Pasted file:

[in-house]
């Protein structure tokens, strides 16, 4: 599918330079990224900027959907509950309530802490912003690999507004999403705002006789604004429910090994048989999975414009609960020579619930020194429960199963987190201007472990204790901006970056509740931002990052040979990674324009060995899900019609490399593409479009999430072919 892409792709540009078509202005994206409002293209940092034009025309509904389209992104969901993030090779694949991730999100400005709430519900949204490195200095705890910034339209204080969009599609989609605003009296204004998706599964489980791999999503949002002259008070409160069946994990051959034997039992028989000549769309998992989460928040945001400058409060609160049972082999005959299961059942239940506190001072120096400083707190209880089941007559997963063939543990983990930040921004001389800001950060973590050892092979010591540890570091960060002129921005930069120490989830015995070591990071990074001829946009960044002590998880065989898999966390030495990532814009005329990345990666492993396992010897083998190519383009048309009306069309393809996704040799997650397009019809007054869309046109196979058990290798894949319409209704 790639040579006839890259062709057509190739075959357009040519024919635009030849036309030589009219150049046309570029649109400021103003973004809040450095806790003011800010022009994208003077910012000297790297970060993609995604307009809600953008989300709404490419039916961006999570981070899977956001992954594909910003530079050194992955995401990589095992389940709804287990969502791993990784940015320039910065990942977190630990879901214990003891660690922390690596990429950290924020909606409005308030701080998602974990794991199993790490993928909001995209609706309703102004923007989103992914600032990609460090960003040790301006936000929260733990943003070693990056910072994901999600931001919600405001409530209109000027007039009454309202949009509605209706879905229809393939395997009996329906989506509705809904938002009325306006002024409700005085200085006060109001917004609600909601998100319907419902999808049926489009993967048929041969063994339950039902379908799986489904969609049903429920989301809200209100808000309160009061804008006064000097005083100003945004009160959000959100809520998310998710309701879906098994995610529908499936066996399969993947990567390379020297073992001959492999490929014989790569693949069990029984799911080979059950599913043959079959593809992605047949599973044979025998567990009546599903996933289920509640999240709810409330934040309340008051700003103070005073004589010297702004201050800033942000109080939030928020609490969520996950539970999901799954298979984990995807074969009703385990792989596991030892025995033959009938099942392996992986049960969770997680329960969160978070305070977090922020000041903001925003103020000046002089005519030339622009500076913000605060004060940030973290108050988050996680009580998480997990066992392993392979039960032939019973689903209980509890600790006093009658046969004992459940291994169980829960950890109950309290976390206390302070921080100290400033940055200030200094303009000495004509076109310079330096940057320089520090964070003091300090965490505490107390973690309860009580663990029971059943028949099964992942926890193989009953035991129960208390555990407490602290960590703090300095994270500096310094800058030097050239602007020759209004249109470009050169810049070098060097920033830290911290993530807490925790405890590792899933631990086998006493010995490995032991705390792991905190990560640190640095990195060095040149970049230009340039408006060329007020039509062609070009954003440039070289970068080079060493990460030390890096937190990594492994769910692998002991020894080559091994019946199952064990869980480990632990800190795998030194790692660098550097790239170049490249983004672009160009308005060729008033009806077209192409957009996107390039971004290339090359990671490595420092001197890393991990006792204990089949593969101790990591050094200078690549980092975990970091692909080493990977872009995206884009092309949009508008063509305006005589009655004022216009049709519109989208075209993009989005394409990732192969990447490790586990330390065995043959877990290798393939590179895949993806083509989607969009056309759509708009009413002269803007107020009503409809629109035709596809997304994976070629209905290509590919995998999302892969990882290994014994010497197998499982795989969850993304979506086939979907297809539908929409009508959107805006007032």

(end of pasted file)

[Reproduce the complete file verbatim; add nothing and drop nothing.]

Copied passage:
[in-house]
């Protein structure tokens, strides 16, 4: 599918330079990224900027959907509950309530802490912003690999507004999403705002006789604004429910090994048989999975414009609960020579619930020194429960199963987190201007472990204790901006970056509740931002990052040979990674324009060995899900019609490399593409479009999430072919 892409792709540009078509202005994206409002293209940092034009025309509904389209992104969901993030090779694949991730999100400005709430519900949204490195200095705890910034339209204080969009599609989609605003009296204004998706599964489980791999999503949002002259008070409160069946994990051959034997039992028989000549769309998992989460928040945001400058409060609160049972082999005959299961059942239940506190001072120096400083707190209880089941007559997963063939543990983990930040921004001389800001950060973590050892092979010591540890570091960060002129921005930069120490989830015995070591990071990074001829946009960044002590998880065989898999966390030495990532814009005329990345990666492993396992010897083998190519383009048309009306069309393809996704040799997650397009019809007054869309046109196979058990290798894949319409209704 790639040579006839890259062709057509190739075959357009040519024919635009030849036309030589009219150049046309570029649109400021103003973004809040450095806790003011800010022009994208003077910012000297790297970060993609995604307009809600953008989300709404490419039916961006999570981070899977956001992954594909910003530079050194992955995401990589095992389940709804287990969502791993990784940015320039910065990942977190630990879901214990003891660690922390690596990429950290924020909606409005308030701080998602974990794991199993790490993928909001995209609706309703102004923007989103992914600032990609460090960003040790301006936000929260733990943003070693990056910072994901999600931001919600405001409530209109000027007039009454309202949009509605209706879905229809393939395997009996329906989506509705809904938002009325306006002024409700005085200085006060109001917004609600909601998100319907419902999808049926489009993967048929041969063994339950039902379908799986489904969609049903429920989301809200209100808000309160009061804008006064000097005083100003945004009160959000959100809520998310998710309701879906098994995610529908499936066996399969993947990567390379020297073992001959492999490929014989790569693949069990029984799911080979059950599913043959079959593809992605047949599973044979025998567990009546599903996933289920509640999240709810409330934040309340008051700003103070005073004589010297702004201050800033942000109080939030928020609490969520996950539970999901799954298979984990995807074969009703385990792989596991030892025995033959009938099942392996992986049960969770997680329960969160978070305070977090922020000041903001925003103020000046002089005519030339622009500076913000605060004060940030973290108050988050996680009580998480997990066992392993392979039960032939019973689903209980509890600790006093009658046969004992459940291994169980829960950890109950309290976390206390302070921080100290400033940055200030200094303009000495004509076109310079330096940057320089520090964070003091300090965490505490107390973690309860009580663990029971059943028949099964992942926890193989009953035991129960208390555990407490602290960590703090300095994270500096310094800058030097050239602007020759209004249109470009050169810049070098060097920033830290911290993530807490925790405890590792899933631990086998006493010995490995032991705390792991905190990560640190640095990195060095040149970049230009340039408006060329007020039509062609070009954003440039070289970068080079060493990460030390890096937190990594492994769910692998002991020894080559091994019946199952064990869980480990632990800190795998030194790692660098550097790239170049490249983004672009160009308005060729008033009806077209192409957009996107390039971004290339090359990671490595420092001197890393991990006792204990089949593969101790990591050094200078690549980092975990970091692909080493990977872009995206884009092309949009508008063509305006005589009655004022216009049709519109989208075209993009989005394409990732192969990447490790586990330390065995043959877990290798393939590179895949993806083509989607969009056309759509708009009413002269803007107020009503409809629109035709596809997304994976070629209905290509590919995998999302892969990882290994014994010497197998499982795989969850993304979506086939979907297809539908929409009508959107805006007032």